Close Call

By: Eric James
By: Eric James

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Many kids got the day off from school because of the winter blast.

In all, more than 50 area schools cancelled classes today. Many other schools dismissed students early this afternoon due to the weather, and some called off after-school activities. But in Wichita, the state's biggest district decided to stay open.

The decision to cancel classes for nearly 4,000 Goddard students was made by school superintendent Charlie Edmonds.

Edmonds says, "I looked at the radar screen and it looked like there was a significant amount of snowfall that would still pass through our area, and I didn't think it was worth jeopardizing our kids."

Not only did Edmond become his own meteorologist, he also traveled the streets of Goddard at 5:30 a.m.

Goddard says, "I didn't think it was worth jeopardizing lives or property for one day of school."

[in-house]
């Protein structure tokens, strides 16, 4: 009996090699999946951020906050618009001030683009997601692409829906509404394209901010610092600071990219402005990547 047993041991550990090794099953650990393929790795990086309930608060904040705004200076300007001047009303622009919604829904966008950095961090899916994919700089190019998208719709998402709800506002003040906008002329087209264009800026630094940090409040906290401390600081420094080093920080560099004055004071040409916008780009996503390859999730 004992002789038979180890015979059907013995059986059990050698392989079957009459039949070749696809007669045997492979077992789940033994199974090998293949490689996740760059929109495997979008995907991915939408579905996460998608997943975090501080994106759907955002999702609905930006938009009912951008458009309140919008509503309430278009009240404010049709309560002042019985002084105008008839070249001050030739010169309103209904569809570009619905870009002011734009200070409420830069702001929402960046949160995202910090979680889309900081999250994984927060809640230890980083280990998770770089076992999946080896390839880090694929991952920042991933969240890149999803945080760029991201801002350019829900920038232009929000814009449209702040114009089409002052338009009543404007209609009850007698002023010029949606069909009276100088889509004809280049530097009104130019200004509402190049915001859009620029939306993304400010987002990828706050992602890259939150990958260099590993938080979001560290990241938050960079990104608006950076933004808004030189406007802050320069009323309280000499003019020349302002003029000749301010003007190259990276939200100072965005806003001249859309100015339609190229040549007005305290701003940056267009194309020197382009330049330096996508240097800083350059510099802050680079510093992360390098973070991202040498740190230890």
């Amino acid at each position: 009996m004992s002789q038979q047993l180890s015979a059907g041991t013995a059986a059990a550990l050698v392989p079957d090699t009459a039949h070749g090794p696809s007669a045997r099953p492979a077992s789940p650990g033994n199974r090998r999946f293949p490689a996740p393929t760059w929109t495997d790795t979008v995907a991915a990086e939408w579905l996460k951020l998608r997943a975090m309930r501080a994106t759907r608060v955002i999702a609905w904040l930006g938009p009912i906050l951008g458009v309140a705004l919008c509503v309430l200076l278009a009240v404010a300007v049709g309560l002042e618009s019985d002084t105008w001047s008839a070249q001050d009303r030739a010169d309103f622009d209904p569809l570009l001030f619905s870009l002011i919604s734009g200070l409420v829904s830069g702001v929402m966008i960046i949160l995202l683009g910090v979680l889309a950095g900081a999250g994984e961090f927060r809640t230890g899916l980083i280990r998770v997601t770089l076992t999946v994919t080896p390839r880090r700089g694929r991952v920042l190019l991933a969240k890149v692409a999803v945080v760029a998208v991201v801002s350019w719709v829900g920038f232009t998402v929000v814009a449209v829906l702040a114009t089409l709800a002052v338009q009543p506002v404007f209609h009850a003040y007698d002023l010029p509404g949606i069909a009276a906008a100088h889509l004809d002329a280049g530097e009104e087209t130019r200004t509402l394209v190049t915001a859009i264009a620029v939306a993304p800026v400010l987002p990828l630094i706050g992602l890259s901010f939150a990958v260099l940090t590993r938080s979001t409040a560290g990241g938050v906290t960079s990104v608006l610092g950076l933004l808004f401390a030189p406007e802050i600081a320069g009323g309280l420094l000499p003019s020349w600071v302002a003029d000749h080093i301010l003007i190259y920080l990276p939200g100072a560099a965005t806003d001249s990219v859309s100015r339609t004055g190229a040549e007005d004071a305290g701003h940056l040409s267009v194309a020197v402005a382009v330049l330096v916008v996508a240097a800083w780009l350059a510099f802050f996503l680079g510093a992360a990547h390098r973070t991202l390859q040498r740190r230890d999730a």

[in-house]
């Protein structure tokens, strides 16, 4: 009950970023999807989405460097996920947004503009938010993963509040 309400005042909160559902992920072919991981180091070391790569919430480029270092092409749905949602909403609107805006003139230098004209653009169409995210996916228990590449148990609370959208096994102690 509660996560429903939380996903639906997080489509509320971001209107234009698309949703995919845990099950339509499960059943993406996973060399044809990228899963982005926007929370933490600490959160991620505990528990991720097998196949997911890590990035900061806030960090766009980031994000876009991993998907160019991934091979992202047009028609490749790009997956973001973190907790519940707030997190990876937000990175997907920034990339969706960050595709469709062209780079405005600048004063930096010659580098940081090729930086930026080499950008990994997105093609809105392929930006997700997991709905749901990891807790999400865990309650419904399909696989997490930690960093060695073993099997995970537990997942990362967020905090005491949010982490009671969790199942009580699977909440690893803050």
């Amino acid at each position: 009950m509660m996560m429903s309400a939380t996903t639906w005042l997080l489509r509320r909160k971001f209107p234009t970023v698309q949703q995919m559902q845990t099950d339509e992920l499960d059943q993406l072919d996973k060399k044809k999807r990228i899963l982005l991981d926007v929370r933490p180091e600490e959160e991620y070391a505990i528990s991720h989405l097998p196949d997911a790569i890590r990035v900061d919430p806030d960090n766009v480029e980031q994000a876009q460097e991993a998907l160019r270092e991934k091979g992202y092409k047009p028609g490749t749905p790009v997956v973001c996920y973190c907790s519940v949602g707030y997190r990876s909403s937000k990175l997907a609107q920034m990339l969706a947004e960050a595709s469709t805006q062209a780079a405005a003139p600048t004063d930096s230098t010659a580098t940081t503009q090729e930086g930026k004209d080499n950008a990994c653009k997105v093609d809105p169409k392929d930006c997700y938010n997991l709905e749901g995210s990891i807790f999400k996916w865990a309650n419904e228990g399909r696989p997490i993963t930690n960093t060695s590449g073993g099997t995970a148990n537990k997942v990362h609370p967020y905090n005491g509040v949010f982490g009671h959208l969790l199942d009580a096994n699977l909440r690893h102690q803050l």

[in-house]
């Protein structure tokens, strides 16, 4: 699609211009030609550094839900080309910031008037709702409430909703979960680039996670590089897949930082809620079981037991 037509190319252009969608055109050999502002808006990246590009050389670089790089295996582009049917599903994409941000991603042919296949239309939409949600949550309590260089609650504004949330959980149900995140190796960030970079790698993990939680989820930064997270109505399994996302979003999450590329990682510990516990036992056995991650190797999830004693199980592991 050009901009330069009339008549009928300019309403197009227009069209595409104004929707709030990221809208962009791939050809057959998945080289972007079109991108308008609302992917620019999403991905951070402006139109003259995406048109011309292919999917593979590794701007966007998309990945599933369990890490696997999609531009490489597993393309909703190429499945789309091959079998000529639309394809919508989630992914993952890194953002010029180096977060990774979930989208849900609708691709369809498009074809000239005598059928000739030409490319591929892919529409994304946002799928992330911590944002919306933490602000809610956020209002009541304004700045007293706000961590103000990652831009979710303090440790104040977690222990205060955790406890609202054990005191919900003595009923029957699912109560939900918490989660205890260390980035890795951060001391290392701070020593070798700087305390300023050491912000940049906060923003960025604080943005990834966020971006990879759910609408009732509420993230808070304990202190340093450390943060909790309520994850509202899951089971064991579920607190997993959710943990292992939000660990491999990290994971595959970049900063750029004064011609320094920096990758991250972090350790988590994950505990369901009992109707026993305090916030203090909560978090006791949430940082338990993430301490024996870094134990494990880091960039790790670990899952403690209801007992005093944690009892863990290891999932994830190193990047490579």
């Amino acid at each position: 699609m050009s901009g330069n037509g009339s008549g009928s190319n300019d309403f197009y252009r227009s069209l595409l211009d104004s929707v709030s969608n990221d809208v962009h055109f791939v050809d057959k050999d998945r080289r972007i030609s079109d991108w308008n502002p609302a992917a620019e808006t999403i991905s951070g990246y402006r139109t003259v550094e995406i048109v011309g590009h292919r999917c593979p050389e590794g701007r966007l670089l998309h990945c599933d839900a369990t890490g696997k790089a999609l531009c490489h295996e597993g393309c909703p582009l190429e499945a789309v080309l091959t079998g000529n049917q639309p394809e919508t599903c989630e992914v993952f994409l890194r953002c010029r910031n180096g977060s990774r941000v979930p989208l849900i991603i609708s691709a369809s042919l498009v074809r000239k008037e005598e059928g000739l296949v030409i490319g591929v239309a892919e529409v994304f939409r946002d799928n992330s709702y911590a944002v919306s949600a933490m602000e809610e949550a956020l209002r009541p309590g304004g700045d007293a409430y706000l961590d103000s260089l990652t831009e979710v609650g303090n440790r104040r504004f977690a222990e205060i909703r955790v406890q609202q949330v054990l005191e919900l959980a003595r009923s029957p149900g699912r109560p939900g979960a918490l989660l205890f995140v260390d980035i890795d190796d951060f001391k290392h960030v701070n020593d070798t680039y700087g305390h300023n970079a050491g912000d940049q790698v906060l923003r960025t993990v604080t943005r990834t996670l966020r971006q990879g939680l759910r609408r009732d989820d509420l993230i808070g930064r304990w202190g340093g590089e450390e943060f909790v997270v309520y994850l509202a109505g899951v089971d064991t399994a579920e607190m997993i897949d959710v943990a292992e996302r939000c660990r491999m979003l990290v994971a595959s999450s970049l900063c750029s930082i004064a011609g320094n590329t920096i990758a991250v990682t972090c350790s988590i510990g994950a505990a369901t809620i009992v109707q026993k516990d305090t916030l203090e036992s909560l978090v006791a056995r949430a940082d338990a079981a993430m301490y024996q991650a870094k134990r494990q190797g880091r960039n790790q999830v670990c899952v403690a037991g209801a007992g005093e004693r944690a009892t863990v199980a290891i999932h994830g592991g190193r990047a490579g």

Safety was the main concern for school administrators in Haysville as well. Their decision was to keep school in session.

Sandy Bradshaw with the Haysville School District said, "Based on the information we had about six o'clock, we felt that we would be able to safely transport children and go ahead and have school today.”

The decision to close a school for bad weather is not a easy choice, because there are no universal or state guidelines for administrators to follow.

Bradshaw says, "You will have complaints if you dismiss. Obviously there are parents who have concerns with 'where are my children going to go today and if we have school, parents who will say it was hard to get them back and forth."

It's a decision, which is different from district to district. Many local district officials say the decision to close is made day by day, depending on road conditions and temperature.


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